In Mexico, the gringa and I had the good fortune of befriending Anna Paula and Flavio, who had a car. So on Saturday morning, a yellow Volkswagen Bug would pull up in front of the house, we'd throw our things in the back and hit the carretera for destinations more scenic than Zamora. We took several of these trips, but I am unable to separate one from another. It may as well have been a single month-long road bender.
I loved Mexico for how Mexican it was. We'd roll through some indigenous town late at night, pass slowly alongside the square - little more than a readymade gazebo and some mariachis - see the expressionless old men in panchos and sombreros staring out from doorways, the fat little kids with popsicles frozen to their tongues. Flavio would roll down the window and bark at the locals and they would make the sign of the cross. Then we'd find the carretera again and I would lie awake with my face pressed to the window, watching the oncoming headlights and wincing with every whoosh.
We went to Morelia a week after the bombings, walked around the square and the cordoned-off area where the blasts took place, now a shrine to the departed. A tour guide gave us the history of the cathedral. I remember feeling more bored than I've ever felt in my life. I kept shifting from foot to foot and looking for a way out. Then, suddenly, the urge to vomit: I tapped Anna Paula on the shoulder and said, "Necesito ... agua." When I came to, a doctor with a little black bag was kneeled over me.
"Do you suffer from epilepsy?" he asked.
"No, Señor Doctor," I said.
"Do you suffer from depression?"
"Have you been drinking?"
"Are you on any drugs or medication?"
"Not that I know of."
The doctor shrugged and Flavio helped me to my feet. I stared up at the cathedral and the Virgen de Guadalupe watched me as I staggered away. After all these years, was I still Catholic? Was it a vision that I'd had? I once read that Freud always passed out when The Pyramids came up. No, I decided, it wasn't the mysterium tremendum; I just needed a Coke.
We stayed with some guitar jocks in the heavily graffitied part of town. They played Paranoid Android. I sat google-eyed and entranced. They wanted me, el gringo del amor, to play something for them, but it was three hours and several shots of tequila before I served up a sloppy rendition of People Are Strange by The Doors. There weren't enough beds, so we jockeyed for floor space. And in the morning, making use of the markerboard that was propped up against the wall, the gringa and I taught an ad hoc class of English for Perverts. Our students were eager to put the new material to use.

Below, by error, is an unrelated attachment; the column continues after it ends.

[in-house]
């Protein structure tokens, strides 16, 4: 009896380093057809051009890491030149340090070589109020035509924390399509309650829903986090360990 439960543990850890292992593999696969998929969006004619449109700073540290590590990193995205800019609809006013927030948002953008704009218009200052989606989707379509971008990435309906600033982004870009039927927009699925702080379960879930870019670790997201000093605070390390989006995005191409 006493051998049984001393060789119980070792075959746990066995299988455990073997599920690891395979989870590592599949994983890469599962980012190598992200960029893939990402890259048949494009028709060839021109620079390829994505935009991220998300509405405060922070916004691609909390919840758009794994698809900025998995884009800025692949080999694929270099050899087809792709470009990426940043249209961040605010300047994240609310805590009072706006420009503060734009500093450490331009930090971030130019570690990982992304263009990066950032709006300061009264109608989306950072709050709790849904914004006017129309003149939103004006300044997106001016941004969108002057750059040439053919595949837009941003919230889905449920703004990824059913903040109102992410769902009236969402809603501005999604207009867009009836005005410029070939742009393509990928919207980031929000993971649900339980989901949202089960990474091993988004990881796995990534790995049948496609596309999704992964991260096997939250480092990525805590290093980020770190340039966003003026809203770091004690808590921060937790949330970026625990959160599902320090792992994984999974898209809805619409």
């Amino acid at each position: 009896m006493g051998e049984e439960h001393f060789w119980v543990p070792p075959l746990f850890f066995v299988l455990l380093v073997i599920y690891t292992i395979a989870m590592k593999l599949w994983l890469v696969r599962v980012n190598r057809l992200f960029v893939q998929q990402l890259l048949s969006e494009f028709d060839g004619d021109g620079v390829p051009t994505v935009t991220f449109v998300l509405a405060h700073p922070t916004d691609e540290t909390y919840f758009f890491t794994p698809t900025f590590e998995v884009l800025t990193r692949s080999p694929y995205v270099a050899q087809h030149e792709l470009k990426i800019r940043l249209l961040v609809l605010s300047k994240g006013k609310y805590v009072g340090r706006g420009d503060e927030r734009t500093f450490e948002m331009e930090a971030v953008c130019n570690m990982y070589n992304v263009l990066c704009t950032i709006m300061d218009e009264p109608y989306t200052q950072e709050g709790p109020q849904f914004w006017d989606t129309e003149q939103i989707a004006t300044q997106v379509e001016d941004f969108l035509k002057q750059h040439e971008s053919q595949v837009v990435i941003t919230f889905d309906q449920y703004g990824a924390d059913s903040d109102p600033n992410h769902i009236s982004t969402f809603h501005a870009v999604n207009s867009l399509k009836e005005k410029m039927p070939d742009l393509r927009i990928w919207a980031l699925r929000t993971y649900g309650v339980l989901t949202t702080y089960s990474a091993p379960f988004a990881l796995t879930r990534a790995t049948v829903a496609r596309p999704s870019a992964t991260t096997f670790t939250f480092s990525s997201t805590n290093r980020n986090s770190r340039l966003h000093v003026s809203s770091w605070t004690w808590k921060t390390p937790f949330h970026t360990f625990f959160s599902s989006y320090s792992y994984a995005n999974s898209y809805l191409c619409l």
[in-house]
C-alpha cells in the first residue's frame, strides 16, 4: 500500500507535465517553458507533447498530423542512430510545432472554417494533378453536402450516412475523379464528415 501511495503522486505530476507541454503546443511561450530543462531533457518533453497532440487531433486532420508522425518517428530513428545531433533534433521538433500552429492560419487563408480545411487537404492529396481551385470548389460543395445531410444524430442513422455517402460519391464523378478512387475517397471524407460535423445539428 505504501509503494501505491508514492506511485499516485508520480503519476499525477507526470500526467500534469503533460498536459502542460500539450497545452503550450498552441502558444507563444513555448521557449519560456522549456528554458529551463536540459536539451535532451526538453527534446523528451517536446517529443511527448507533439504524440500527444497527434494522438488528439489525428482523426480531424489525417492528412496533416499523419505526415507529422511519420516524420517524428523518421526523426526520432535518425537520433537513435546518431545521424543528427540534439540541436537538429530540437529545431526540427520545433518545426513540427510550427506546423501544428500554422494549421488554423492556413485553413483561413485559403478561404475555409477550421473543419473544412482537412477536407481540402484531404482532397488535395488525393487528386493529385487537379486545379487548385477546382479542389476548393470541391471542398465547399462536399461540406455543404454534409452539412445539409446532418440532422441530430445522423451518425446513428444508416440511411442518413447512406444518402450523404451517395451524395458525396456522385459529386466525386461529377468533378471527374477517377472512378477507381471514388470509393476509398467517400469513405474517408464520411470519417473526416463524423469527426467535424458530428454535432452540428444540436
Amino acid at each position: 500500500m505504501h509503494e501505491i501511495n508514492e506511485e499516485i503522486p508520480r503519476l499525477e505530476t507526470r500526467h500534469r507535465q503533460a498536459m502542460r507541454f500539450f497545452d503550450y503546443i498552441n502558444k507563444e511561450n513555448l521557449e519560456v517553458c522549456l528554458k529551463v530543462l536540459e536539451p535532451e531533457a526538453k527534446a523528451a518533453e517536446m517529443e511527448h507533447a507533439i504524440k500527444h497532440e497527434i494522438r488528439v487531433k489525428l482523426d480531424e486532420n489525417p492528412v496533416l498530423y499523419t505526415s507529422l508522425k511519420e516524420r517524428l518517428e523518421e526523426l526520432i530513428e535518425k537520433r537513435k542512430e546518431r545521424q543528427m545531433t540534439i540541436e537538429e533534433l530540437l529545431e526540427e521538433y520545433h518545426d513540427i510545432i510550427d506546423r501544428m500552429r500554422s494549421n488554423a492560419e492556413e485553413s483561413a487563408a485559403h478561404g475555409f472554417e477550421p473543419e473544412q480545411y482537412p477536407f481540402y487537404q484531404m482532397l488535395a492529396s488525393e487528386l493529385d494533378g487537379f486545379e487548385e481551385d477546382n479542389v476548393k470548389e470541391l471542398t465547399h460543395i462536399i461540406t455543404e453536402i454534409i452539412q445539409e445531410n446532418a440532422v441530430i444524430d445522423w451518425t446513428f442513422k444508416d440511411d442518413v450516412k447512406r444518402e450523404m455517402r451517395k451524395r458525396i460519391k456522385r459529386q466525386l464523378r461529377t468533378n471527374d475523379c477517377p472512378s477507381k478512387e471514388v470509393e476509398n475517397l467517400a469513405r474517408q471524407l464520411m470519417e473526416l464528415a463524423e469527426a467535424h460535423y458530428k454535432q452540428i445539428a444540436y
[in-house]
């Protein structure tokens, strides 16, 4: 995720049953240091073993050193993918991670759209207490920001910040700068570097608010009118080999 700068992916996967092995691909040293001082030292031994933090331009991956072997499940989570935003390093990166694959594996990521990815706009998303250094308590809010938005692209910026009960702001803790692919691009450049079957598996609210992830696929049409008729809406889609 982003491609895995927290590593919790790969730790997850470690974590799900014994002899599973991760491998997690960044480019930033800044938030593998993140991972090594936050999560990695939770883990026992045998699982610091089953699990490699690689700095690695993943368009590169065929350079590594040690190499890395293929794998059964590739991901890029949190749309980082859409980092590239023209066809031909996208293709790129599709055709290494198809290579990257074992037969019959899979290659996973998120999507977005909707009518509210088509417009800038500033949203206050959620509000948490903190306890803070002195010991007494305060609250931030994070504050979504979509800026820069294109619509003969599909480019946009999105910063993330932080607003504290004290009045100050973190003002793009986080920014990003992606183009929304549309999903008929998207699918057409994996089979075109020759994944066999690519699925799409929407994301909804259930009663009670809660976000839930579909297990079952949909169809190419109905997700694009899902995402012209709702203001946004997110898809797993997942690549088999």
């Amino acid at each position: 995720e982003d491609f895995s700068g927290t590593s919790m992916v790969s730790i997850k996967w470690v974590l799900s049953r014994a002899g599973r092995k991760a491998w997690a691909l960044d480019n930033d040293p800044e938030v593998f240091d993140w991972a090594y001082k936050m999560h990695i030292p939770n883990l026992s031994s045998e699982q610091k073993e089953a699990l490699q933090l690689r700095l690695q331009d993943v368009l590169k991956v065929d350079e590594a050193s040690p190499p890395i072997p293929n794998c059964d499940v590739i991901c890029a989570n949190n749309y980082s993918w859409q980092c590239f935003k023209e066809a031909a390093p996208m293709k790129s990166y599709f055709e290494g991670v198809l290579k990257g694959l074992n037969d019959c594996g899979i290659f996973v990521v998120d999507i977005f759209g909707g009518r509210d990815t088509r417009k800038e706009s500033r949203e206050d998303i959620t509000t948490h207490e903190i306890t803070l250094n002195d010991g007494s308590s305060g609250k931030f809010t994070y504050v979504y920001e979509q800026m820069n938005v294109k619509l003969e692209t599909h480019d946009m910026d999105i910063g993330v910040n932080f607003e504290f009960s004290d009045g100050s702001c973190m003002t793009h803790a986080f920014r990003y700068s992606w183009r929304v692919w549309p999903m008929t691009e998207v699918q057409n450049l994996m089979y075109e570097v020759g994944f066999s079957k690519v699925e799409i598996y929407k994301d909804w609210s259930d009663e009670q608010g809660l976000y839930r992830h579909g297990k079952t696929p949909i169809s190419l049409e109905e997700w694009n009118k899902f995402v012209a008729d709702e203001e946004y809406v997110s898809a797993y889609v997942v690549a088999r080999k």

"So, this 'taint' is ... cómo se dice ... entre ... be-tuín the ... and the ... "
We went to Tangancicuaro for Día de la Independencia. We were going to see something they called The Castle. I've always been an inattentive tourist, so when a crowd started gathering in the square around midnight, I wandered off and made merry with the locals until Anna Paula grabbed me by the arm and dragged me back into the thick of it all. "You need to see this," she said.
And I'm glad I did. The Castle was a three-story building made of fireworks. After several unsuccessful attempts at lighting the fuse, there was suddenly a trail of sparks and a delicious hissing sound. The crowd hooted and aieeeeee-ed. What happened next is too complex to describe, but a network of pulleys and levers and whirling pinwheels conveyed the flame slowly upward until, finally, inexplicably, impossibly, a little spaceship at the very top lit up and went warbling off into the night. I stood there agape.
"See, cabron!" shouted Anna Paula, slugging me in the breadbasket. "You were going to miss it!"
En route to Zirahuén, we stopped at a gas station. I stretched my legs and jumped around in place. A woman and her son were sitting out on the curb with a golden retriever between them. I approached with my hand outstretched.
"Don't touch him," said the woman. "He is evil."
"Aww, but he's ..."
I took another step and the dog transformed, bore its fangs, growled, and made a flying leap for my crotch. I whirled to the side just in the nick and the beast took a healthy bite out of my thigh. Amidst much screaming and barking, I hightailed it in the opposite direction. The Mexicans were wailing, "Guero, guero, ay no, guero!" I found refuge in the bathroom, closing and locking the stall behind me while the dog's meaty paws thundered against the door. Somewhere outside, I could hear Flavio laughing himself to exhaustion.
At the risk of sounding wishy-washy and existentialist, most of the Mexican adventure takes place on the carretera itself: passing the roadside shrines, the crucifixes and Virgens planted in the rockpiles, the burnt-out husks of abandoned cars; stopping while a herd of wild cattle washes over the road, weaving around a dam of tree limbs lain down as an offering of protest by the indigenous poor, a warning of some imminent catastrophe that can't get at you because you are in the back of a yellow Volkswagen Bug with Radiohead's Amnesiac on the stereo, and Flavio is laughing and barking like a maniac, and Anna Paula is feeding you cigarettes, and the lot of you are splitting a road beer, eager to get where you're headed but quietly hopeful that you will never arrive.